I wish I had known that it is possible to accomplish really amazing things with people who aren’t your friends through collaboration. I think as a woman, I’m really fortunate that society affirms friendships, especially friendships with other women because those relationships are incredibly powerful and deeply important to me. However, they aren’t the only relationships that are important to know how to cultivate, and I don’t think that young women are always shown that or encouraged to seek out relationships that aren’t romantic partnerships or friendships. For a long time I thought the people I worked best with would also be my close friends, and sometimes that is absolutely true, but as I’ve had more experiences, I’ve realized that really amazing things can happen through working relationships, and that it isn’t realistic, efficient, or necessary for all of those relationships to be friendships–sometimes a shared goal is all that’s needed to make change happen and starting to understand that has really changed the way I approach projects and develop action plans. Coalition work is so important!
What have you learned, or can you imagine learning from the middle school students you work with?
I’ve learned so much from the students I work with, it’s hard to choose just one snippet to share… I think I’ve learned a lot about ways that saying no and/or developing an individual way to participate or not to participate is a really powerful way to share brilliance. Sometimes my co and I will come with an activity planned or an idea of how we would ideally like the conversation to move, and sometimes the group is really excited about those plans and sometimes they aren’t, and they share that feedback with us. Being assertive and sharing an idea or a need that is different from what peers are saying or from what people who are older than you are saying can be hard and takes a lot of courage, so that’s something I really admire about the students I work with and that has taught me a lot about how I approach resistance and sharing different ideas in other areas of my life.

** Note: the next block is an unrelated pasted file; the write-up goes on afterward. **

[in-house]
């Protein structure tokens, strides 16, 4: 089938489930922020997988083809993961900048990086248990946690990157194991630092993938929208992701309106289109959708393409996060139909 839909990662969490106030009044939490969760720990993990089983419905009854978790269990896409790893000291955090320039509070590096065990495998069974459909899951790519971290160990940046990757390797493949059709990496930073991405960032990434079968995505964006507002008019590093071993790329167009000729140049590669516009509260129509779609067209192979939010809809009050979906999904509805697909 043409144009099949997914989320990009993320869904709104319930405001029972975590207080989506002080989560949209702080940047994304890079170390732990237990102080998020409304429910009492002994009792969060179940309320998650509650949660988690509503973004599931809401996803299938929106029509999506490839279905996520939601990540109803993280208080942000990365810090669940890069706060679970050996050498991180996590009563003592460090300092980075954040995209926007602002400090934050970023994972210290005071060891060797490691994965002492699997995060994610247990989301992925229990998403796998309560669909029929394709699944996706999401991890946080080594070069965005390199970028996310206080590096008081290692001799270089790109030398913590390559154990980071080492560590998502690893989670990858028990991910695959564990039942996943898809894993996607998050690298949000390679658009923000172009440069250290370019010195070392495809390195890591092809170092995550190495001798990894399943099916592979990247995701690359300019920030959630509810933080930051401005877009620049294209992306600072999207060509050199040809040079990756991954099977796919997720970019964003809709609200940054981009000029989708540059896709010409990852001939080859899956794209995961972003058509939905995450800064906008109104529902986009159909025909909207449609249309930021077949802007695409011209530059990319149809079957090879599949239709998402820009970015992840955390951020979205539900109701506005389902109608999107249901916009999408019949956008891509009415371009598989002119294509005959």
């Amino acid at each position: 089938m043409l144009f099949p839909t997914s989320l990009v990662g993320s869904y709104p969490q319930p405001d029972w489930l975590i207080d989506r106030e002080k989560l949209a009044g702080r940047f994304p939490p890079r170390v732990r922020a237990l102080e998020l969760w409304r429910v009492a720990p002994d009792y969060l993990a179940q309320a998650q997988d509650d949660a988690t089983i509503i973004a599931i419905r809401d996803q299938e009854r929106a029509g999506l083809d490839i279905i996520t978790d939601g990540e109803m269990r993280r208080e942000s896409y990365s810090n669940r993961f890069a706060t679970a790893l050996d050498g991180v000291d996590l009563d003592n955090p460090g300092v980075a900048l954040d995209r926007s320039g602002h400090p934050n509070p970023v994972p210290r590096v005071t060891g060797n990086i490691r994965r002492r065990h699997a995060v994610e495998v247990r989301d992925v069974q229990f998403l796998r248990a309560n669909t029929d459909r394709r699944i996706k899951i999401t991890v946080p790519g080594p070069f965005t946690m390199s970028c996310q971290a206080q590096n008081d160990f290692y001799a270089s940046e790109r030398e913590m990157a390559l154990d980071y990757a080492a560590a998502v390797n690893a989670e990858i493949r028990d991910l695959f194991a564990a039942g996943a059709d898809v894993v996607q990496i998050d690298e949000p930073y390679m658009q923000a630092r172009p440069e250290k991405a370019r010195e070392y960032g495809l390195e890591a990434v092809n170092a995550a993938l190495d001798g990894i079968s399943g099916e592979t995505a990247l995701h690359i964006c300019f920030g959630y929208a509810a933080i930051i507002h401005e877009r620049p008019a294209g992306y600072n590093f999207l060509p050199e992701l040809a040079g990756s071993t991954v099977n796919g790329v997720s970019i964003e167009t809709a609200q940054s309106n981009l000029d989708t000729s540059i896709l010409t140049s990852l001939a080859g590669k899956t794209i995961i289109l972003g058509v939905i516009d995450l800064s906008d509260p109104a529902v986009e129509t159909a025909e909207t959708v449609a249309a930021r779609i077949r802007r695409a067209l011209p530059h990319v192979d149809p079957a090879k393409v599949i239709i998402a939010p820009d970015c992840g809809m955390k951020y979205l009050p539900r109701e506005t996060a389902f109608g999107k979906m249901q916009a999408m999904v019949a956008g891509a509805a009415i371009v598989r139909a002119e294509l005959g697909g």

You have a free day to yourself — what do you do?
I’d probably start the day with a run–I’m lucky enough to live only a few miles from the ocean when I’m not at school, so running to the water is one of my favorite things to do. From there, I’d probably read or write outside for a little bit, maybe at the beach, and then finish the day out by cooking dinner with some friends or family and enjoying some time with them.
Do you have any skills or talents that most people don’t know about?
No useful ones but I can ride a unicycle and I’m trying to teach myself to fiddle which I’m hoping will be a talent soon…
What are you happiest doing when you’re not in school or at work?
I really love to be outside, especially with friends or family–hiking, running, biking, canoeing, and swimming are some of my favorite things to do in the outdoors, but I also really love to just hang around and read, paint, or write in my journal.
Favorite place in Maine?
I love all of it but I’d have to say the Downeast area–Schoodic, Blue Hill, and Stonington are some of my favorite places to visit.